Can Women & Girls Study Karate?

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While the stereotypical image of a karate practitioner is often of an old Japanese master, sporting a bald head and a beard – this is far from the truth. Although karate was traditionally practiced among monks, who of course are men, there were also many Shaolin nuns that practiced too, making it one of the oldest sports that women have participated in.

Today, people from all walks of life practice karate in almost every country in the world. Karate transcends race, religion, gender and everything in between. There are many women that practice at dojos across the world, including with us at Keswick Karate, and everybody deserves to enjoy the benefits of studying this art.

Some women consider themselves to be inadequate at martial arts, and may find themselves being smaller or not as physically strong as their male counterparts. Karate teaches us to overcome limits. So while you may not be the strongest or tallest individual in a class that certainly doesn’t mean you can’t achieve great things.

For a quick example, you could consider East Asian practitioners sparring against Western practitioners. While Western practitioners are generally taller and sometimes stronger, East Asian practitioners can work this ‘limit’ to their advantage, by maneuvering quicker and waiting for the best opportunity to strike.

Similarly, there are many advantages that women can use in karate, to render themselves as, if not more, effective than male practitioners. By learning the techniques we offer at Keswick Karate, women can learn to defend themselves from much larger opponents.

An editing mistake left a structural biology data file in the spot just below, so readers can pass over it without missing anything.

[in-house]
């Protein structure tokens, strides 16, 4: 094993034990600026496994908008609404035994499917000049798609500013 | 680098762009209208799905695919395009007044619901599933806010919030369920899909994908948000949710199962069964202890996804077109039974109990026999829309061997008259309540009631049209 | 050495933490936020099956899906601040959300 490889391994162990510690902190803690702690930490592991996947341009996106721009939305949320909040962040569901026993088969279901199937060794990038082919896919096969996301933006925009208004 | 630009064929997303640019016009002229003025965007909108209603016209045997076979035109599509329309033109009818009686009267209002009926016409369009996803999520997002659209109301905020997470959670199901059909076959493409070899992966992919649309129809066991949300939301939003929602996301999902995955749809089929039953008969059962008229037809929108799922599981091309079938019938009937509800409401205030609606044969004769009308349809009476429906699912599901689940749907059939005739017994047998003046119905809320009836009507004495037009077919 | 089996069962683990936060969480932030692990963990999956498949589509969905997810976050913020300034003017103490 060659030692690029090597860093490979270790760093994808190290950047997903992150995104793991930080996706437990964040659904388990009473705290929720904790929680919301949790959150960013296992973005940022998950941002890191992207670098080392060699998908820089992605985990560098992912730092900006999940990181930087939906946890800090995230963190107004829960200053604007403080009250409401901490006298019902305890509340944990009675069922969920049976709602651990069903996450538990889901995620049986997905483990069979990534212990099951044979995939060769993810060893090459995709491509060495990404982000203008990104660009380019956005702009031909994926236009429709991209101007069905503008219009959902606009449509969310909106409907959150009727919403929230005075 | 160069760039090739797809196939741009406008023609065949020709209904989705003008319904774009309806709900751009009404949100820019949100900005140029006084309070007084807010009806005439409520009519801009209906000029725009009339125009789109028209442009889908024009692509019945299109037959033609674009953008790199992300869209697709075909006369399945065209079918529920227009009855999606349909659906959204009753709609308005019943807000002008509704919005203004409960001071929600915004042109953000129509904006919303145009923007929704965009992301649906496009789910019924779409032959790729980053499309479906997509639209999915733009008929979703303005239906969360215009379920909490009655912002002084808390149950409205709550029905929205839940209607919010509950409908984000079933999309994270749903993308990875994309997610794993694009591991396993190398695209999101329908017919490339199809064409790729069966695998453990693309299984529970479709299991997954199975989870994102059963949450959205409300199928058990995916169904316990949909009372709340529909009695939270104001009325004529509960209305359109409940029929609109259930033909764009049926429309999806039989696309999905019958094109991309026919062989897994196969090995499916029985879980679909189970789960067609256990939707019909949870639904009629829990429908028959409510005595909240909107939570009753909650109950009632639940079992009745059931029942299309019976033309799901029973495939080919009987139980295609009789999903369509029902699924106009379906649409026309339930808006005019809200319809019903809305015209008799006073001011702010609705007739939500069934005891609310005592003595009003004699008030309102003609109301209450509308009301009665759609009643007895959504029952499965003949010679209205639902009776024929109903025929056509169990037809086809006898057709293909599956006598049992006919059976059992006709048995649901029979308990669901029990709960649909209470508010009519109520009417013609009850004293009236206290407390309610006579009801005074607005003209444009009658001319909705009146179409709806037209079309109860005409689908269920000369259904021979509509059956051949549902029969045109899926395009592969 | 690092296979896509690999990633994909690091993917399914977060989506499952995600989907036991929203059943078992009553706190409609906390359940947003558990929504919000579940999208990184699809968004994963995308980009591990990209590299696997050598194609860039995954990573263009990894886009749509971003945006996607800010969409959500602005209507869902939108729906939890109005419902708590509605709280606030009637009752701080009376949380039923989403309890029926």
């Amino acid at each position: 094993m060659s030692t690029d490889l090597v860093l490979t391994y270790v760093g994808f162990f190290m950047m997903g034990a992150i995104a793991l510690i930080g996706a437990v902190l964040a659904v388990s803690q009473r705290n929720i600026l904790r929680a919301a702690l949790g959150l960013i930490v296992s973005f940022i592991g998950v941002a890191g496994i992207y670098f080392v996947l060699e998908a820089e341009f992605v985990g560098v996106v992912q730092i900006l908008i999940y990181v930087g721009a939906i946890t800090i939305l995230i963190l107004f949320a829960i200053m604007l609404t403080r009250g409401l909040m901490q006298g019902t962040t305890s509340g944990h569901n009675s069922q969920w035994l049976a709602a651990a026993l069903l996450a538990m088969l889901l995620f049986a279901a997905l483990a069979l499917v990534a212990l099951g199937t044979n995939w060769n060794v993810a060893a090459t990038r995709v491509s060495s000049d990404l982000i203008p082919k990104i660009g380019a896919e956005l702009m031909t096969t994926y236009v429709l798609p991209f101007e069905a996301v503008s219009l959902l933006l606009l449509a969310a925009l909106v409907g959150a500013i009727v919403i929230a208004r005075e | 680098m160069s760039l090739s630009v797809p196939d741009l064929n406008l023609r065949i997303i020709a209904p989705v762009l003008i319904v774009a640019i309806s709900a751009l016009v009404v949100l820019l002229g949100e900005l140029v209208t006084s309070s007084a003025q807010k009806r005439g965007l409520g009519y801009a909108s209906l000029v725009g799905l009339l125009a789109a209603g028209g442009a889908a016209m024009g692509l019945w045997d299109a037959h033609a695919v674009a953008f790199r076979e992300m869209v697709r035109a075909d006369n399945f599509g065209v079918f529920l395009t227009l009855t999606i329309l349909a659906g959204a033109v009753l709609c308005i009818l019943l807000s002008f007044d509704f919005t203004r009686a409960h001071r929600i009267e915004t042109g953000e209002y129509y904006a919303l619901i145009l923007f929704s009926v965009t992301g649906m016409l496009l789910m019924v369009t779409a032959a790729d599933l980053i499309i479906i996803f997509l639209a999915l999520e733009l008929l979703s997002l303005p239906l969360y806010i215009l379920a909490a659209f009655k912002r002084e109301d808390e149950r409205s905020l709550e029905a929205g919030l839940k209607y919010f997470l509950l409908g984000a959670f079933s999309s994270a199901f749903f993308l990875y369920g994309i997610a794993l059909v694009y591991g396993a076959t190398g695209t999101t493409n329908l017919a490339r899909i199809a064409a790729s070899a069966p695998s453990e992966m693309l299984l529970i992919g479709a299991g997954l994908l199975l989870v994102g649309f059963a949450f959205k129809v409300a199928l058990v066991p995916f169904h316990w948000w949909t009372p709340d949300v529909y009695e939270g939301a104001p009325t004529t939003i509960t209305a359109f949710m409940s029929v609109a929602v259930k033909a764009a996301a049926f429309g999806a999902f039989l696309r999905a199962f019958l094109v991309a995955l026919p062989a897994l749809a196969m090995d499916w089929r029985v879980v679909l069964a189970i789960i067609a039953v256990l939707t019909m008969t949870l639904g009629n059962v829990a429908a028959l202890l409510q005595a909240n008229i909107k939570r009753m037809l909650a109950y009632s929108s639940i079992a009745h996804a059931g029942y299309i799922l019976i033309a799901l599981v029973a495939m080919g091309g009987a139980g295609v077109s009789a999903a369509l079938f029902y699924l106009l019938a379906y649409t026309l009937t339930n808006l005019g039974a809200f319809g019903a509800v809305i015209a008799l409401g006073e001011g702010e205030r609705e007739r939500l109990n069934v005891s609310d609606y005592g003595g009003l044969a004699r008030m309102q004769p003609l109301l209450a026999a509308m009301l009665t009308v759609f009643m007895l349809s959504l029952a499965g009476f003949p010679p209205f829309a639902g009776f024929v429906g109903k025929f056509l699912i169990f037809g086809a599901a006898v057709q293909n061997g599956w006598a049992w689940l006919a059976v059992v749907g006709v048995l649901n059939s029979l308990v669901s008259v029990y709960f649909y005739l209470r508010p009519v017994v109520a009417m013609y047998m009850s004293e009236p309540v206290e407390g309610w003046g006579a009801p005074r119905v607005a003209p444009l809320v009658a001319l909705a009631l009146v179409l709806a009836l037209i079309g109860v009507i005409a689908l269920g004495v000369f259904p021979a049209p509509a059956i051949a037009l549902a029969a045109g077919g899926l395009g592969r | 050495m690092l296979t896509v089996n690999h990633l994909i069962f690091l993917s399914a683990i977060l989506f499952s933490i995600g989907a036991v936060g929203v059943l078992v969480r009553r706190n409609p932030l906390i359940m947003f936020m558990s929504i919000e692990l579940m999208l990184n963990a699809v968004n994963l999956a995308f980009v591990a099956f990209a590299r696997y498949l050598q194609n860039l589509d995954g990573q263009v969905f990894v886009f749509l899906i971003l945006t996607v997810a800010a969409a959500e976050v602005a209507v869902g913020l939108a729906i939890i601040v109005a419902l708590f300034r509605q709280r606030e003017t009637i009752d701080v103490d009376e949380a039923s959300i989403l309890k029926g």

Women’s muscles are naturally much shorter than men’s. This means that their muscles can contract and expand quicker, giving them an advantage in speed. Additionally, the biomechanical structure of a woman’s body allows for the most fluid use of the hips.

With many karate techniques relying on the hips to generate power, it is understandable that women are easily capable of throwing a strong punch or an excellent kick with the ability of taking down an opponent.

While karate can’t necessarily stop certain situations from arising, it can change the outcome of those situations. It is currently estimated that 1 in 3 women will be assaulted at some point in their lifetime – which is a scary number to consider.

By learning karate with us at Keswick Karate, women are able to learn excellent techniques to aid them in the event of an assault. All of our students learn effective techniques to diffuse situations before they have the chance to worsen.

Aside from the general self-defense usage of karate, women can also enjoy an excellent and fun way to stay in shape and increase their general fitness levels. Karate builds self-confidence, allows you to let off steam, socialize and gain strength.

So while this martial arts may have begun in the company of men, it certainly is not limited to being a one gender sport. Women and girls can easily achieve the same results as male practitioners, as well as benefiting from the great extras that karate offers.